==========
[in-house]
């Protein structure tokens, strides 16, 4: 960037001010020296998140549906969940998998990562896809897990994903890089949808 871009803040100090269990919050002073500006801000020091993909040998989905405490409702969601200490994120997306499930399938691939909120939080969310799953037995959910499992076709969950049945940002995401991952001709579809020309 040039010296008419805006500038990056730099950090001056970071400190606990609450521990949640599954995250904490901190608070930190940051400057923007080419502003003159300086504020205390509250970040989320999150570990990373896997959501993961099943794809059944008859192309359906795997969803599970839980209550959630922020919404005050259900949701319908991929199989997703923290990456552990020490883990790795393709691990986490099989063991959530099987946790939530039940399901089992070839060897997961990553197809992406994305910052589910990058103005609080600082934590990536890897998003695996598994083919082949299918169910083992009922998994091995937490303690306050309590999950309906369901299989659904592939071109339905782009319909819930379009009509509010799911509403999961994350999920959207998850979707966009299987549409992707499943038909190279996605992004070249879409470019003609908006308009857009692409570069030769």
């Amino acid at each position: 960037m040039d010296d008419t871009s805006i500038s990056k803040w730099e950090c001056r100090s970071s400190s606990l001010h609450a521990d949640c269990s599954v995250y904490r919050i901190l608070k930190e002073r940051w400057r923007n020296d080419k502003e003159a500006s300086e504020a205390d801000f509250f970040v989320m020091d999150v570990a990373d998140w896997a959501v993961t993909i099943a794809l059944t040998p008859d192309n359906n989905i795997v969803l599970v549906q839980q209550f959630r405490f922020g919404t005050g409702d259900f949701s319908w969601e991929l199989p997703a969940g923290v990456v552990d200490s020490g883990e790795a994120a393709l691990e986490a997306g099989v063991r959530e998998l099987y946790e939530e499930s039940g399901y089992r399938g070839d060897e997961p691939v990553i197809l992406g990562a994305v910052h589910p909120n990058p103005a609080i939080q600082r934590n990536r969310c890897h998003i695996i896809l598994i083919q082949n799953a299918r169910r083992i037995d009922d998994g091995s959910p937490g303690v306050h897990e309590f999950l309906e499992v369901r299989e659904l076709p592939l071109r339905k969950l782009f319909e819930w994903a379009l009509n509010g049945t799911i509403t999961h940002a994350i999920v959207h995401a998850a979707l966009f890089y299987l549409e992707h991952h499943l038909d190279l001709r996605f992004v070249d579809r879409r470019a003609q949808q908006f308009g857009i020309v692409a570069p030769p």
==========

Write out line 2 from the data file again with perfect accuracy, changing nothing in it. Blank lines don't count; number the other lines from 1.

């Protein structure tokens, strides 16, 4: 960037001010020296998140549906969940998998990562896809897990994903890089949808 871009803040100090269990919050002073500006801000020091993909040998989905405490409702969601200490994120997306499930399938691939909120939080969310799953037995959910499992076709969950049945940002995401991952001709579809020309 040039010296008419805006500038990056730099950090001056970071400190606990609450521990949640599954995250904490901190608070930190940051400057923007080419502003003159300086504020205390509250970040989320999150570990990373896997959501993961099943794809059944008859192309359906795997969803599970839980209550959630922020919404005050259900949701319908991929199989997703923290990456552990020490883990790795393709691990986490099989063991959530099987946790939530039940399901089992070839060897997961990553197809992406994305910052589910990058103005609080600082934590990536890897998003695996598994083919082949299918169910083992009922998994091995937490303690306050309590999950309906369901299989659904592939071109339905782009319909819930379009009509509010799911509403999961994350999920959207998850979707966009299987549409992707499943038909190279996605992004070249879409470019003609908006308009857009692409570069030769």